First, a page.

HIPAA does not cover ownership.  Ownership of the record is not the patient's - it's the physician or healthcare practice/hospital. privacy and security protections it does offer only apply to health care providers and payers.  That's why in there's a lot of concern about Microsoft's and Google's move into health information storage.  They aren't covered by HIPAA.  

        The EHR has the potential to offer all those selling points.  The problem is that it's being sold as if they currently exist, and the reality is that it's still in alpha or early beta for most of it.  

        •  not a myth (1+ / 0-)
          Recommended by:
          vgranucci

          Just because you can point to problems.  Of course there is much work to be done, ehr's aren't quite plug and play, but what is the alternative?  
          I don't see any problem with promoting the adoption of this technology.  
          How many providers who have adopted ehr's would return to the old way of doing things?  
          I'm not sure what Britain fiasco refers to (a security issue?) but there is a lot of really good data from great britain about ehrs and the improvement in quality of care.
          Somewhere I have a lit review from about a year ago.

          •  You have a remarkable definition fo success (1+ / 0-)
            Recommended by:
            vgranucci
            •  what is the anti-ehr agenda? (1+ / 0-)
              Recommended by:
              vgranucci

              So, do you believe paper records are superior?  Or just that ehrs provide no benefit?  

              Much of the criticism is coming from physicians who resent being forced to spend money that they feel could be better used on a new lexus.

              Only one of your links above have anything to do with anything I talked about.  I assure you that there are many other studys that it condradicts

              I guess I'm going to have to find that freakin lit review.  One of these days I'll dig it up.  Maybe I can make it part of diary here.

              •  No, but I get fed up (3+ / 0-)
                Recommended by:
                samddobermann, vgranucci, Hens Teeth

                with people making it seem like a panacea.  You are representing the promise as the reality.  You asked about what was the fiasco in Britain - I promptly showed you what it was.  Billions over budget, poor implementation, and massive parts of it are still almost 10 years away from being in place - when they were supposed to be finished three years ago.  Kaiser Permanente is another case study - they spent a fortune developing one system, scrapped that and went with another - which was also over budget and behind schedule.  

                Unlike you, I've been directly involved in EHR projects, for 15 years, either in implementing them or as a consultant.  I've sat through more sales pitches, more post-mortems, and more "in the next 5 years" professional meeting presentations than I ever wanted to.  Your assertion was that the whole problem was in the initial costs.  I hate to break it to you, but that's a minor part of the TCO.  You can actually get an EHR package "for free."  Supporting it, and making it work is going to cost you, though.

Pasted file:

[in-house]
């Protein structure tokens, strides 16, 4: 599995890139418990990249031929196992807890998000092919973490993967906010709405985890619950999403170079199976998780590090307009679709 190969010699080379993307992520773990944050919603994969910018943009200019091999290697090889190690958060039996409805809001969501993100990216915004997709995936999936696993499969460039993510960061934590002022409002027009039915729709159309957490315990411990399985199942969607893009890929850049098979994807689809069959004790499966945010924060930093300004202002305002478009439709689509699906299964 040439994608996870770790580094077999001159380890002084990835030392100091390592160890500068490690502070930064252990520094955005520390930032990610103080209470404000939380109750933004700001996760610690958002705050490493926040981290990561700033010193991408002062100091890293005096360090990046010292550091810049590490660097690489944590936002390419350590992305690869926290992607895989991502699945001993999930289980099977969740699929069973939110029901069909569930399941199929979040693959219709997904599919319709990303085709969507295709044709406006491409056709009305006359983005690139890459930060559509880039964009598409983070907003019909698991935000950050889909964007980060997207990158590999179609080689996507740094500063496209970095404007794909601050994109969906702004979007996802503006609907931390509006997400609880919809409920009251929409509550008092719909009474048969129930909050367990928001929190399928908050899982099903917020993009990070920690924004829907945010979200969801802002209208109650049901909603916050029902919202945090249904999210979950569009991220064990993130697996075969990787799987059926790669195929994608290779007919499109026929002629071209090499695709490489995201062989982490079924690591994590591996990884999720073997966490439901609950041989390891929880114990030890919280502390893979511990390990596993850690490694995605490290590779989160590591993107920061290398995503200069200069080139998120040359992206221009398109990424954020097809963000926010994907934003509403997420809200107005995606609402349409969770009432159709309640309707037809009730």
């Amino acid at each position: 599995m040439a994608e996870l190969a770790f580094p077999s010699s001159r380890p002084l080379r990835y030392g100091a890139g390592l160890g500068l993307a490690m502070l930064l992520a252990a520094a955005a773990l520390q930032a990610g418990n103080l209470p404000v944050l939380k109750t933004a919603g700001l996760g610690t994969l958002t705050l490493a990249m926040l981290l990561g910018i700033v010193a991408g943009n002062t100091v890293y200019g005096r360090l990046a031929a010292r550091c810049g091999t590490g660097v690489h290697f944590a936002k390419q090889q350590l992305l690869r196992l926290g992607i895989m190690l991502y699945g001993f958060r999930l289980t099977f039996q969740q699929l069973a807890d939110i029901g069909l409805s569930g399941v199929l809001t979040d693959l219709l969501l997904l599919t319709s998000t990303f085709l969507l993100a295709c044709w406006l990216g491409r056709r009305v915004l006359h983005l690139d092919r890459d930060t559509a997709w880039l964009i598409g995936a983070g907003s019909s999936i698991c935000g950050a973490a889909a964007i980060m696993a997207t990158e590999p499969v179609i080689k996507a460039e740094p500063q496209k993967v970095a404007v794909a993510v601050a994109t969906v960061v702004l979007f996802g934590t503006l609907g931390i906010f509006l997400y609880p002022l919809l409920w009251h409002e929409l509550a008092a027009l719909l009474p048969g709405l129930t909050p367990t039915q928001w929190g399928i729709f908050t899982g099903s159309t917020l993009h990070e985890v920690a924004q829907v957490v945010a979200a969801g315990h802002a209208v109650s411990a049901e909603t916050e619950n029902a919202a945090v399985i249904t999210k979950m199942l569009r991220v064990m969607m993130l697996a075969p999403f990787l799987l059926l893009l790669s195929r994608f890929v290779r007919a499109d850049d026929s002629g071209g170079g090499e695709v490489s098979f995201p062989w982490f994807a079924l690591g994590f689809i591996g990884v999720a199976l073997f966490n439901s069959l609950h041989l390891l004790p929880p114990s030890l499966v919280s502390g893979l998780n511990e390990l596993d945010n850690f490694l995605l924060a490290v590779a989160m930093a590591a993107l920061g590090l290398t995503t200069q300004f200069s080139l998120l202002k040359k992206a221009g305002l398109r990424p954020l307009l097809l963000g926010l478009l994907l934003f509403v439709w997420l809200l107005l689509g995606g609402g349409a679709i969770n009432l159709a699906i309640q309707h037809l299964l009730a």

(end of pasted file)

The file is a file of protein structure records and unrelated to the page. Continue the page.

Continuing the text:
The idea that implementing one will automatically make all those good things happen is predicated on the technology being mature.  It isn't.  

                •  the first thing I said... (1+ / 0-)
                  Recommended by:
                  vgranucci

                  on this topic was that it's not a panacea.
                  Many of the problems are being tackled right now.
                  HIT is more mature in Great Britain and I was referring to studies showing how it could improve quality of care.  Not the logistical problems of implementing an integrated nationwide system.  Same thing with Kaiser.
                  What do you suggest? status quo?

  •  Tommy is way off (7+ / 0-)

    I've written this before...but we NEED health care for our paraplegic son, and we must go to Europe for it. That's because the total philosophy of our health care system is different than theirs, and superficial comparisons don't show that.

    In a commercially-driven system, the decisions are always actuarial. The conventional wisdom is that paraplegia is forever, so all that the company will pay for is maintenance. (We joke that the only medication they approve is WD40)

    In Europe, they look for potential. So there are many clinics including ours that simply ask: "What can you do today that you couldn't do yesterday?" After 5 years, our T5 complete son is now fully functional through T12 and partially functional in the lumbar region. The "research" that shows that paraplegics don't recover is just flat out wrong, and used to justify neglect.